It was a June morning like any other when the virus snuck through FedEx’s vast network disguised as a routine software update. No one knew it was there. Months later, when cybersecurity experts were still picking through the ruins of the “NotPetya” malware attack, FedEx had lost a cool $300 million.1
If hackers could figure out how to worm their ransomware into FedEx, imagine what easy targets our puny, unsecured home networks make.
The folks at Hotspot Shield know just how vulnerable we are online. And like all the best VPN providers on the market, they can make a lot of that risk go away by putting airtight seals on our devices at home and on the go. But how does Hotspot Shield compare to other VPNs in terms of monthly costs? Here’s a complete breakdown of Hotspot Shield’s pricing and plans, and the extras they offer to sweeten the deal.
Do you like fast VPNs? Then you’re going to love Hotspot Shield. Hotspot Shield burned over 300 Mbps of rubber on our 500 Mbps line, in the U.S. and in Europe. (Check out our in-depth Hotspot Shield review to read all about how this VPN performed in our speed tests.)
If you like easy-to-use dashboards with plenty of data, Hotspot Shield scores points here, too. You get an uncluttered map view with server loads, peak speeds, and daily data consumption, in addition to a Favorites-type list that remembers the servers you use.
Finally, Hotspot Shield is pretty attractive at $7.99 per month. That deal gets even sweeter with a $2.99 1Password (password manager) subscription thrown in for free.
Did You Know: According to Ookla,2 Hotspot Shield isn’t only the fastest VPN in the world. It actually left its two closest competitors in the digital dust, performing 2.2 times faster than ExpressVPN and 8.5 times faster than Avira.
No doubt Hotspot Shield looks great on the books. Let’s see how their plans and prices actually compare.
Hotspot Shield isn’t the only VPN to offer a free plan. McAfee-owned TunnelBear does the same. But Hotspot Shield’s doesn’t give you as much mileage as TunnelBear’s free plan. You get one location, 500 MB of data, and a 2-Mbps connection. So basically, it offers a taste of the app, along with a hint of what it’s like to connect.
That leaves us with the premium plan and the family plan. We’ll see how Hotspot Shield’s premium plan compares to other top VPN services in just a second. But first, a word on the family plan, just in case you saw the extra $4 per month and automatically wrote it off.
VPN family plans aren’t something you see every day. Anyone who manages VPNs for a household knows that protecting five devices (the industry average) is rarely enough for families of more than two.
Hotspot Shield’s family plan gives you five users and up to 25 devices, which is more than enough for pretty much any family. So, if you’ve got a family — and don’t want to be passing around VPN logins — this option definitely deserves a second glance.
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Pro Tip: Free VPN plans might look great on paper, but they usually come with too much annoying crippleware3 to give you a good idea of day-to-day VPN performance. If you’re considering a VPN provider, and really want to test it out, it’s better to pay for a month of service.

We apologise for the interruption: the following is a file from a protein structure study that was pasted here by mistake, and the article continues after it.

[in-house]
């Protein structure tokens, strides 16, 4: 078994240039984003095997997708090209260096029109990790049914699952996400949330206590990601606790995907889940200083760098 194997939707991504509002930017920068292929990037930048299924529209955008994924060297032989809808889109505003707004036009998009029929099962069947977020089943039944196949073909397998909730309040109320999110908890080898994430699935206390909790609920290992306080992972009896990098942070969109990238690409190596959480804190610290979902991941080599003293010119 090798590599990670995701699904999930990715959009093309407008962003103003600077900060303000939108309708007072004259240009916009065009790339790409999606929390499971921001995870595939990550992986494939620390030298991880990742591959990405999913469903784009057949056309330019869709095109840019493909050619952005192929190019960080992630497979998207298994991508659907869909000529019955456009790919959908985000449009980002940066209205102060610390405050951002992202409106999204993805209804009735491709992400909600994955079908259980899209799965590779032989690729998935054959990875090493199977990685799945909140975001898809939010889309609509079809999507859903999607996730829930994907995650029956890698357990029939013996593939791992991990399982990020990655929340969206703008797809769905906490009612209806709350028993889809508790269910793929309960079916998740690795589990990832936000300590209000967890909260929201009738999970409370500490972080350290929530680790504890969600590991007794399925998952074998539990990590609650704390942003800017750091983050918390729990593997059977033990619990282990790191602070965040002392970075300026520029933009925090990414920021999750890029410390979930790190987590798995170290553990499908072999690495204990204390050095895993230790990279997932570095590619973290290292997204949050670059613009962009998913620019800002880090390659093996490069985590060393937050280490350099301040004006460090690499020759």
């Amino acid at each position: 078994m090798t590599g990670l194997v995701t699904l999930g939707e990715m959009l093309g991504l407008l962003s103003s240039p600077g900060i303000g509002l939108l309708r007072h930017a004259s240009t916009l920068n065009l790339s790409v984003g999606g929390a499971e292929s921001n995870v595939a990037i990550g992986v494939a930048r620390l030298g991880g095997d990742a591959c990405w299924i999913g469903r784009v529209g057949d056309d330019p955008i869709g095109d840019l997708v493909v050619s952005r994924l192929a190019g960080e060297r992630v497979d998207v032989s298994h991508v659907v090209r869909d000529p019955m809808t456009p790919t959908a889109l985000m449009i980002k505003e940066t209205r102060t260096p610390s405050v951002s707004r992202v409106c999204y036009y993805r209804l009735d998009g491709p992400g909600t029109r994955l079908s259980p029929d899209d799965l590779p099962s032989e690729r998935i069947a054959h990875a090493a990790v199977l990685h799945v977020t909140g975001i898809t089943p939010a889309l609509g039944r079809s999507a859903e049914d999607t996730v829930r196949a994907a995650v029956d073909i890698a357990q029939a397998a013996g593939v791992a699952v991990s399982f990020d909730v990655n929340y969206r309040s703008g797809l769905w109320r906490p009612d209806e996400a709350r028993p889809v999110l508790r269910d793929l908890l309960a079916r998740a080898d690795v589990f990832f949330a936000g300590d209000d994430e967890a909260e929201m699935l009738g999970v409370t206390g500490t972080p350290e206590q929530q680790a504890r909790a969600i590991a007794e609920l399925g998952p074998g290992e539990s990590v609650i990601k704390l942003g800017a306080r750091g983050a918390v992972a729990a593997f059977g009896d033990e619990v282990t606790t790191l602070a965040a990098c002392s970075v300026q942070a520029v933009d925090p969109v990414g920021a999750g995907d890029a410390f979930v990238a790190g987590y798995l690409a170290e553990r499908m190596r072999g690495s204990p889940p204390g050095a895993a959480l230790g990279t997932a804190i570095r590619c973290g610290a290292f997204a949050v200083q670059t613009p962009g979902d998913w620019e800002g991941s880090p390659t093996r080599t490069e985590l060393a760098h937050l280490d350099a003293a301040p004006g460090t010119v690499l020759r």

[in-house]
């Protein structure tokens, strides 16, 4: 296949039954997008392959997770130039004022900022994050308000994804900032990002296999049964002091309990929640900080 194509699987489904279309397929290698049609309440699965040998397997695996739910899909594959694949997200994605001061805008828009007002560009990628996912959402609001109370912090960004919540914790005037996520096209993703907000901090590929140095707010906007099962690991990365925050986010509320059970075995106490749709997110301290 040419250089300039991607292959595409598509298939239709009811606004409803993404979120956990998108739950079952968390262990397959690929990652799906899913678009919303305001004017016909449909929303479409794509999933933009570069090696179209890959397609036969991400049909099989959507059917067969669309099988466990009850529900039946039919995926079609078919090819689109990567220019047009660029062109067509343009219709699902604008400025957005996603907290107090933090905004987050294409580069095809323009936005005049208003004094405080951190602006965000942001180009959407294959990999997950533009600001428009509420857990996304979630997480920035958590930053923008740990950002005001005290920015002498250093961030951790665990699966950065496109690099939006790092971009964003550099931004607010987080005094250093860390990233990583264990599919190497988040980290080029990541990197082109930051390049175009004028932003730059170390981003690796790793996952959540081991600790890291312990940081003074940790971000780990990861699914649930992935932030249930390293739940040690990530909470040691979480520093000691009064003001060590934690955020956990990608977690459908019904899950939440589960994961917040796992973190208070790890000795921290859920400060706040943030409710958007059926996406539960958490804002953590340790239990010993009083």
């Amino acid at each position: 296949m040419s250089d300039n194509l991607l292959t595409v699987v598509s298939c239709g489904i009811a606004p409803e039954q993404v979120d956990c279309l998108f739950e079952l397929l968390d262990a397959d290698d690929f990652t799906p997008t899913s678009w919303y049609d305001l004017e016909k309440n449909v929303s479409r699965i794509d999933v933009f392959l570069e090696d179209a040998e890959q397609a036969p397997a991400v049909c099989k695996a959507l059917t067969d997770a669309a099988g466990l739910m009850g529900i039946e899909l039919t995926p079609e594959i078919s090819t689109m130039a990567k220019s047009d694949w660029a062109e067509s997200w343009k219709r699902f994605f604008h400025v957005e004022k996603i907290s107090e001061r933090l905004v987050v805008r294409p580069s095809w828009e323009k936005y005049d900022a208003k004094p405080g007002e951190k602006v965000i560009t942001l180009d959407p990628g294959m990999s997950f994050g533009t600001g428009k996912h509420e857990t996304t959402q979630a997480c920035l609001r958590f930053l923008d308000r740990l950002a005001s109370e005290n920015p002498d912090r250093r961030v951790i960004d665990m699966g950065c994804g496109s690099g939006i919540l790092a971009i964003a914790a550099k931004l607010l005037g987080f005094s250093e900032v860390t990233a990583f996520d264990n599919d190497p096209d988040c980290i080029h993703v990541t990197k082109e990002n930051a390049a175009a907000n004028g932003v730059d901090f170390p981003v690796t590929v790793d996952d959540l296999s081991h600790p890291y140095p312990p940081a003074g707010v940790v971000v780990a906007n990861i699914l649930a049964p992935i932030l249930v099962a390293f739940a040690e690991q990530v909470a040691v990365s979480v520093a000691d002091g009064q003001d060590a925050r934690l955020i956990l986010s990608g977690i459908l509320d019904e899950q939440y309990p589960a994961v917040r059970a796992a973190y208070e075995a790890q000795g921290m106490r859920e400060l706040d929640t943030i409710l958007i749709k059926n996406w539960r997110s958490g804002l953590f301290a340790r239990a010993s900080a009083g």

Hotspot Shield’s $7.99 per month price tag might seem steep at first glance, but that’s only if you compare it to super low-priced VPNs like CyberGhost or Surfshark. CyberGhost’s 39-month plans, for example, are a rock bottom $2.25 per month. Surfshark’s costs are easy on the wallet, too, starting at $2.49 per month. Just keep in mind, with both you’ll need to commit to multiyear contracts. Hotspot Shield is a yearly plan, which gives you a little more freedom.
When you compare Hotspot Shield to all-in-one competitors in the same general price range, Hotspot Shield’s $7.99 per month price tag is actually competitive. ExpressVPN’s yearly pricing plans are just a little more expensive at $8.32 per month, while NordVPN costs a few dollars more at $9.82 per month. But clearly, if you are shopping for a top-of-the-line, all-in-one VPN service, all three are worth checking out.
The takeaway? Hotspot is substantially more expensive than the bargain-rate VPNs, but par for the course when you move up to top tier VPN services with security ecosystems.
FYI: When we think of cheap VPNs, anything under $5 per month usually fits the bill. But you can actually find complete VPN services for under $1.75 per month, like VyprVPN. VyprVPN’s 3-year plans are a jaw-dropping $1.61 per month. Are they worth it? Our VyprVPN test results say the Switzerland-based VPN is definitely worth checking out.
I’d say this all boils down to the size of your household. If you have three or more serious users under the roof, the family plan ($11.99 per month) with its 25 devices and five users might be the safer bet. Those extra twenty devices mean you’ll always be protected. If not, the premium plan has everything you need to keep one or two users safe.
My only gripe with Hotspot Shield’s family plan is that it doesn’t include its built-in malware blocker, spam call blocker, or password manager (more on this in a second). While I can kind of understand why Hotspot Shield can’t give away 1Password family plans — they’re $4.99 per month — why wouldn’t they offer their malware protection to families?
A final thought on plans. If you’re not sure if you can get by with five connected devices on the premium plan, why not just try it? Hotspot Shield offers a generous 45-day, money-back trial, so you have nothing to lose.
The only thing I wouldn’t recommend is trialing Hotspot Shield’s free plan. It’s too slow and doesn’t give you enough data or servers to form any conclusions about the all-around service.